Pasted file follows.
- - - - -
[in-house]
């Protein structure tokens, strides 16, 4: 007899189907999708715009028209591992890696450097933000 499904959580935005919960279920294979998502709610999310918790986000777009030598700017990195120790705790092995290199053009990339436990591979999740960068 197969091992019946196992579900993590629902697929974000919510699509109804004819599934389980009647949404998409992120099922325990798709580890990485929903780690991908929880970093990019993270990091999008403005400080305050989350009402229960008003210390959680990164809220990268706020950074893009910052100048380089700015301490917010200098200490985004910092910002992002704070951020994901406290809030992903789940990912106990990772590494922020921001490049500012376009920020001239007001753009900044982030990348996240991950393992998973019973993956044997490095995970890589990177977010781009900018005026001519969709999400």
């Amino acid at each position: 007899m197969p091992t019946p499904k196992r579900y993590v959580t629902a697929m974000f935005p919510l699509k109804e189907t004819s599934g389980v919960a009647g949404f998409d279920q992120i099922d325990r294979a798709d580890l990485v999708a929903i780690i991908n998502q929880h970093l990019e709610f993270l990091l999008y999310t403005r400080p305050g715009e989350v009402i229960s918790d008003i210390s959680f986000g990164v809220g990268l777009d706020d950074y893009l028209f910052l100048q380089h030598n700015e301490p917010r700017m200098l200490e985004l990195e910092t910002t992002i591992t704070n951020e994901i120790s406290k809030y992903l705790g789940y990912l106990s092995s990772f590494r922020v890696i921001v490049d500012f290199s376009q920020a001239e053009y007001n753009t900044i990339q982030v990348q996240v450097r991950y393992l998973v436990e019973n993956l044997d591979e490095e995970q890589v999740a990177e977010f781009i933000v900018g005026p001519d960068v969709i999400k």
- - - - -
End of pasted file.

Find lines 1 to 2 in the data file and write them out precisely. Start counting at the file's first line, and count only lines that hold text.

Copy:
[in-house]
């Protein structure tokens, strides 16, 4: 007899189907999708715009028209591992890696450097933000 499904959580935005919960279920294979998502709610999310918790986000777009030598700017990195120790705790092995290199053009990339436990591979999740960068 197969091992019946196992579900993590629902697929974000919510699509109804004819599934389980009647949404998409992120099922325990798709580890990485929903780690991908929880970093990019993270990091999008403005400080305050989350009402229960008003210390959680990164809220990268706020950074893009910052100048380089700015301490917010200098200490985004910092910002992002704070951020994901406290809030992903789940990912106990990772590494922020921001490049500012376009920020001239007001753009900044982030990348996240991950393992998973019973993956044997490095995970890589990177977010781009900018005026001519969709999400």